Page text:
4) Stands out from the midday sun? It is west of the ruined house. Really it needs to be south, so, No
5) Fourteenth? ???
6) Highest of all with 35 cm? ???
7) Is it "My knight's tower on the circuit of the divine horseman of the abyss."
a) Knight's tower? The church has a tower. Yes
b) On the circuit of the divine horseman of the abyss?
On a circle? Yes
Of the divine horseman? If Arthur is meant, then, Yes
Of the abyss? Does this small circle with a diameter of 7 cm with a centre that is on the carefully hidden balance point of these two triangles, imperfect man and perfect heaven, represent the abyss? No - absolutely, categorically it does not!
What next? I thought of one possibility. The hill in the middle of Arthur's back might be a candidate. It was a hill - just. It might be visible if you looked out of the window of the cottage at 90º. It was called Windmill Hill so no doubt at one time there was a windmill on the top, maybe with four sails, so a cross of a kind. The other criteria though, particularly the one I thought to be the most important, 35 cm: No.
It was time for a rethink. I examined the poem. I made a breakthrough. The second and third lines are a sort of 'politician's statement'. You assume that the first statement is linked to the second. When it all goes wrong you hear the 'get out' line: "That's not what I said!" I assumed the statement about looking out of the window was linked to seeing the mountain. It wasn't. There is no "and" between the statements. They are seperate actions.
Then I made another breakthrough, the one that gave me the key. On the way, I looked through David Wood's Genisis for clues. I found an alignment relevant to this part of the geometry.
In writing these two sections and the next, as yet unwritten section, I have deconstructed David Wood's superbly constructed geometry - only because it has been necessary to lead us onward at Glastonbury. There is plenty more in his books that has not been mentioned, including a lot more geometry. It is a great shame that many people who heard of his two books were not able to separate the geometry from his conclusions; consequently he did not get much joy from these masterpieces to which he devoted much of this life. I hope that at last these bring him the retirement he deserves.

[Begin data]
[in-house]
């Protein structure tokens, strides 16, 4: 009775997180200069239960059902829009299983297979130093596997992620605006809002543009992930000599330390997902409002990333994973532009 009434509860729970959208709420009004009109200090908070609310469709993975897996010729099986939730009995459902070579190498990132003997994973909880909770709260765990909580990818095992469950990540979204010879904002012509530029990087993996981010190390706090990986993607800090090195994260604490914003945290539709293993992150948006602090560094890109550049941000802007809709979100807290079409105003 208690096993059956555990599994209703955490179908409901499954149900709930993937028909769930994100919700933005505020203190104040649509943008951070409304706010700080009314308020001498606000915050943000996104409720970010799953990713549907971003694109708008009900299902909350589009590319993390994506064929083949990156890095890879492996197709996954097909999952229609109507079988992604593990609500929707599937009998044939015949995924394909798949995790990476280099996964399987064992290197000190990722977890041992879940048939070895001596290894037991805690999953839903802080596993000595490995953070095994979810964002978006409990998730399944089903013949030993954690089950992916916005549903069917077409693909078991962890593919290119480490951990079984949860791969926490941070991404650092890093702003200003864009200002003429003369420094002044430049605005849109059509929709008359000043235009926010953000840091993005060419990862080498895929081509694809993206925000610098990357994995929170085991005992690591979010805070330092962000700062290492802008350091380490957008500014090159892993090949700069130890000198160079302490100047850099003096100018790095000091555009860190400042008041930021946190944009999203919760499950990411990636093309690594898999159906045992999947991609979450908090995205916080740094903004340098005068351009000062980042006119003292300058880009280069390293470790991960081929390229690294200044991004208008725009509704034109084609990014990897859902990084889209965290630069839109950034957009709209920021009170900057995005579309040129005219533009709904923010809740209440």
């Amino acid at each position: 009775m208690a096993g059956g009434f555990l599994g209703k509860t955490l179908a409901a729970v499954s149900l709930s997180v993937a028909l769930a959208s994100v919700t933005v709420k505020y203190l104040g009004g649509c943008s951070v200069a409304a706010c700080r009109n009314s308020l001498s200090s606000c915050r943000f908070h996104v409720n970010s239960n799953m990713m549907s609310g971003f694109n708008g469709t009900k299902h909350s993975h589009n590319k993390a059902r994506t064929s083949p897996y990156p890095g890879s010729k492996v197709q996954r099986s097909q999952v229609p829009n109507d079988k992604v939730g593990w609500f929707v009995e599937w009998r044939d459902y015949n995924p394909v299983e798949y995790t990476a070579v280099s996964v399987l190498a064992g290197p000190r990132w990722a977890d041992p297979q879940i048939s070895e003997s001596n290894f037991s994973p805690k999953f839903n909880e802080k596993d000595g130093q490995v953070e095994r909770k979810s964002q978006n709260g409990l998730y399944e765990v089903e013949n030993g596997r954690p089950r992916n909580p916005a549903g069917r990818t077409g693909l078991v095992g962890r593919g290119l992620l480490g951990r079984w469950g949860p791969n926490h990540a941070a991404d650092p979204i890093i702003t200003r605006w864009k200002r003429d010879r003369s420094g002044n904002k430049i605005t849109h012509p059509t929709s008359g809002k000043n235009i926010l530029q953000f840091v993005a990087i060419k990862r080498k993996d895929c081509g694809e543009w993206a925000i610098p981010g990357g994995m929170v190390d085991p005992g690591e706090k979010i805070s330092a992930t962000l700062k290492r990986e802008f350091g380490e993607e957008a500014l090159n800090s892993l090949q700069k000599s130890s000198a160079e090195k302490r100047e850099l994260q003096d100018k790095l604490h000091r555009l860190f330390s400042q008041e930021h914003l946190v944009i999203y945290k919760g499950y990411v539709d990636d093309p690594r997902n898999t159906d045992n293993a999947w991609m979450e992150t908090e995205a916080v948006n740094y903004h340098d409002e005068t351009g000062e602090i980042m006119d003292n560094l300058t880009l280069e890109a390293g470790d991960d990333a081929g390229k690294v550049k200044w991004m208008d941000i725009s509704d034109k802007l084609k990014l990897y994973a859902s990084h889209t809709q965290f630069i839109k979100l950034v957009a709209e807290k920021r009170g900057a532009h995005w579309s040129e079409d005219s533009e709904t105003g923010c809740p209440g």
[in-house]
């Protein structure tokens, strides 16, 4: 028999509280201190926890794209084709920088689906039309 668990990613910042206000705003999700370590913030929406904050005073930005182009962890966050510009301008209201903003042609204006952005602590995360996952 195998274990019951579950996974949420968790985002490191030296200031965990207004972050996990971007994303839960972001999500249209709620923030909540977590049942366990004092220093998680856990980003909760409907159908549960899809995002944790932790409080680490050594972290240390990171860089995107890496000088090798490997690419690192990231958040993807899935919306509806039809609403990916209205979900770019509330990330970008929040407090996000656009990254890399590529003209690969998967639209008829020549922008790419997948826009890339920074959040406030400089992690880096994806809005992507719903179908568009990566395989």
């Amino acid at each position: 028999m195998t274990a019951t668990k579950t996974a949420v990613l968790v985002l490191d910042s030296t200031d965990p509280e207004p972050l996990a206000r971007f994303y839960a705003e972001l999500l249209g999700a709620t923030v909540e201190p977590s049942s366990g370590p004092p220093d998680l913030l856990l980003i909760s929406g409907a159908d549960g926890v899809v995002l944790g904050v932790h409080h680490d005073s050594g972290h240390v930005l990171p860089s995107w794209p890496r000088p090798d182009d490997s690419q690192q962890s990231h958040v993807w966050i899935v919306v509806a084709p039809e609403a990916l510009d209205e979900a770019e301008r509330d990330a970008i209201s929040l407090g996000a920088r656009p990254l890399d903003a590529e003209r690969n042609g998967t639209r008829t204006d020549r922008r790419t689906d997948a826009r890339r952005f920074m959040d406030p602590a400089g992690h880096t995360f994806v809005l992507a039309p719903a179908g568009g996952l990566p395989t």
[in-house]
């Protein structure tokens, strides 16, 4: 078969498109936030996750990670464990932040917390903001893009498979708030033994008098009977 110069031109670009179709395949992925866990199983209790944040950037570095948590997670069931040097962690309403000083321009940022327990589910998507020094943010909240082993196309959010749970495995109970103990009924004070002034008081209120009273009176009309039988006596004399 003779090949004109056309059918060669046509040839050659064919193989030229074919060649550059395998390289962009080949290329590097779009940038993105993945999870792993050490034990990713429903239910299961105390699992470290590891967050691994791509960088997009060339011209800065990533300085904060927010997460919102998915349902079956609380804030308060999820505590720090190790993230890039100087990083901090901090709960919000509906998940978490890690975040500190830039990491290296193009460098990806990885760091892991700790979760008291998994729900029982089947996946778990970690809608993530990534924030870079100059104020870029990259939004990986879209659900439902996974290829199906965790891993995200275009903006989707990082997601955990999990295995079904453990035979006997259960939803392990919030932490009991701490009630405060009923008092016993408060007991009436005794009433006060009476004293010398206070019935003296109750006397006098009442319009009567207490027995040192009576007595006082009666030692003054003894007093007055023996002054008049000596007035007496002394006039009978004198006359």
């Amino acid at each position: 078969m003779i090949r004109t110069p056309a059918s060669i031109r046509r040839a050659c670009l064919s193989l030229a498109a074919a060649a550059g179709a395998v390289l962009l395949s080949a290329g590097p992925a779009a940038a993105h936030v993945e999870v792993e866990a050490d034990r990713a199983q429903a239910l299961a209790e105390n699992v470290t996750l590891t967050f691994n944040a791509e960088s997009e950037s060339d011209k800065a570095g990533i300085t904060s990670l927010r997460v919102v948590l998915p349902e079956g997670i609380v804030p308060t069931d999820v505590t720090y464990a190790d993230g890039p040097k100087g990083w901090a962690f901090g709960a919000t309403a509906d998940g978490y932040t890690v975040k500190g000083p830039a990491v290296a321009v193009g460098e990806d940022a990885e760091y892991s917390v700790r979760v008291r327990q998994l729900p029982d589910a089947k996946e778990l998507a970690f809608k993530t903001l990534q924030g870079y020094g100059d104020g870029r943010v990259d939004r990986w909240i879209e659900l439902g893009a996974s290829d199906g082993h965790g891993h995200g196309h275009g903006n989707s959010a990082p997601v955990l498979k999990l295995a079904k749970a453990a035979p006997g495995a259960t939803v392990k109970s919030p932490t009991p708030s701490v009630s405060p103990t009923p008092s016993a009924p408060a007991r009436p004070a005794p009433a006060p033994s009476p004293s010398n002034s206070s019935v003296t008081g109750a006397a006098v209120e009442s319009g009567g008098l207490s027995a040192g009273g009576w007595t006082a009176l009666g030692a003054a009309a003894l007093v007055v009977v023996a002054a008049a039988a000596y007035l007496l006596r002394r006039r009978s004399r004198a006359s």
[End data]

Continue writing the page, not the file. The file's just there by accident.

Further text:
Part of David Wood's geometry constructs another circle, offset to the one drawn around the pentagram. There is more geometry to it, but the culmination was the locating of a point that should be in alignment (relative to the central axis of the pentagram) with the point we have used as the centre of the 'check' circle for our 'Star of David'. We can locate this point by simply finding the crossing point of two lines. One of the lines we already have: the line that goes from the monument to Hornblotton church. The second line, we have to construct.
The second line goes from the crossing point of the 333 mm diameter circle around the 'perfect' triangle of our Star of David with the line of the pentagram that goes from the footbridge to Pleasant Spot (on a footpath in the centre of Keinton Mandeville) to the pentagram point at the 9 M spot height mark. When this line is drawn, it will cross the line from the monument to Hornblotton church very near to a footpath 'crossroads'. In fact it is a convenient coincidence that most of the major places on the whole construction are easily accessible via footpaths. Even the immaculately mown enclosure containing the ruined cottage and it's pond has a footpath along one edge! Conveniently placed footpaths and odd names abound. Note the oddly named Breadstone Farm near to the place we have just found.
We now measure the distance of this spot from the axis of the pentagram and compare it to the distance of the centre of the 'check' circle from the axis of the pentagram. On David Wood's diagram the two distances are the same. Here they are not. The check circle's centre is 1 mm away from the central axis, the lower mark is 4 mm away. In all that we have found so far this is only the second instance of a change from David Wood's findings at RLC not being clearly symbolic of a change for the better at Glastonbury. (The first being 33° at RLC changing to 36° at Glastonbury here). Maybe it is the case that the symbolism of the overall geometry overrides the imperfection of these two centres being out of alignment and it could be that in this instance the 33 / 36 are showing us there is always perfection to be found in imperfection and visa versa. What we have found though by looking again at the central axis is that the ruined cottage is located right on the central axis of the pentagram - just where (symbolically) it should be.
What is noticeable about the line from Keinton Mandeville to the 9 M spot height mark is that it crosses the first line of the pentagram at the place where it touches the ear tip of the strange animal head shape that is Park Wood.
We can now return to the problem of the next move in our quest.